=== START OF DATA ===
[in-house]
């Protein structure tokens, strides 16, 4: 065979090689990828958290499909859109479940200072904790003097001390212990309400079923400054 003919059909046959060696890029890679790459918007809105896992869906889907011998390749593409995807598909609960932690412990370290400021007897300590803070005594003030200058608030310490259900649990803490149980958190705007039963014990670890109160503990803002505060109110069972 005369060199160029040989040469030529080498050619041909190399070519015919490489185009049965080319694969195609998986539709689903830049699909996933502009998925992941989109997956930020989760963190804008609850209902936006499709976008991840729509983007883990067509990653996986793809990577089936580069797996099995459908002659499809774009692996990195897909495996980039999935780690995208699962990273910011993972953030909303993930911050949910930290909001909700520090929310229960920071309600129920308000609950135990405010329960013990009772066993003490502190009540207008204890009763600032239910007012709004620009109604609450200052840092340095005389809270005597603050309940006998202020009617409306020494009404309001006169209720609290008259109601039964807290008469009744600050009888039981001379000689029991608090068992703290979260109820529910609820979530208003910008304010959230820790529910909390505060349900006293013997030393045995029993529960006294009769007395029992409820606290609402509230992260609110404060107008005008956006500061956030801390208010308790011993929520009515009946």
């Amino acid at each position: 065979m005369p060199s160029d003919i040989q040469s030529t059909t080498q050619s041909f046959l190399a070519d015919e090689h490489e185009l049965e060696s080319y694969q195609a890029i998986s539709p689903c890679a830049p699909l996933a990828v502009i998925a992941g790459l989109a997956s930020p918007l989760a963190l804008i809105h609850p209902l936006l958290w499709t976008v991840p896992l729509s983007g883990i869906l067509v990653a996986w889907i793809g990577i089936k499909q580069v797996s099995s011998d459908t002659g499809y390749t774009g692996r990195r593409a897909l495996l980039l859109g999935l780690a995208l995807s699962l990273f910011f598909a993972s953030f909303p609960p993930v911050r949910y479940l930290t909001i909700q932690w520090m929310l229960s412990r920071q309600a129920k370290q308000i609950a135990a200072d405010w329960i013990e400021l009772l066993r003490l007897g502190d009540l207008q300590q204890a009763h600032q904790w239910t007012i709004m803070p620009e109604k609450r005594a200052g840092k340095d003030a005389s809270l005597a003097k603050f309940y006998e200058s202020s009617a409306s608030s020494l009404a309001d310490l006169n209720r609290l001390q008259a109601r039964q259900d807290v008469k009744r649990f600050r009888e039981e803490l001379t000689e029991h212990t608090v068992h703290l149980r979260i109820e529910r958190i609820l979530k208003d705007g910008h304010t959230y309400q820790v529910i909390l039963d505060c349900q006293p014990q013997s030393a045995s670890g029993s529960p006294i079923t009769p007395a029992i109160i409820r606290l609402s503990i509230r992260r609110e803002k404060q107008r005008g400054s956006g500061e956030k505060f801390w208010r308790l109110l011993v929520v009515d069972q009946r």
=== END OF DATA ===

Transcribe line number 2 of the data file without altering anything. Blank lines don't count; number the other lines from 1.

């Protein structure tokens, strides 16, 4: 065979090689990828958290499909859109479940200072904790003097001390212990309400079923400054 003919059909046959060696890029890679790459918007809105896992869906889907011998390749593409995807598909609960932690412990370290400021007897300590803070005594003030200058608030310490259900649990803490149980958190705007039963014990670890109160503990803002505060109110069972 005369060199160029040989040469030529080498050619041909190399070519015919490489185009049965080319694969195609998986539709689903830049699909996933502009998925992941989109997956930020989760963190804008609850209902936006499709976008991840729509983007883990067509990653996986793809990577089936580069797996099995459908002659499809774009692996990195897909495996980039999935780690995208699962990273910011993972953030909303993930911050949910930290909001909700520090929310229960920071309600129920308000609950135990405010329960013990009772066993003490502190009540207008204890009763600032239910007012709004620009109604609450200052840092340095005389809270005597603050309940006998202020009617409306020494009404309001006169209720609290008259109601039964807290008469009744600050009888039981001379000689029991608090068992703290979260109820529910609820979530208003910008304010959230820790529910909390505060349900006293013997030393045995029993529960006294009769007395029992409820606290609402509230992260609110404060107008005008956006500061956030801390208010308790011993929520009515009946």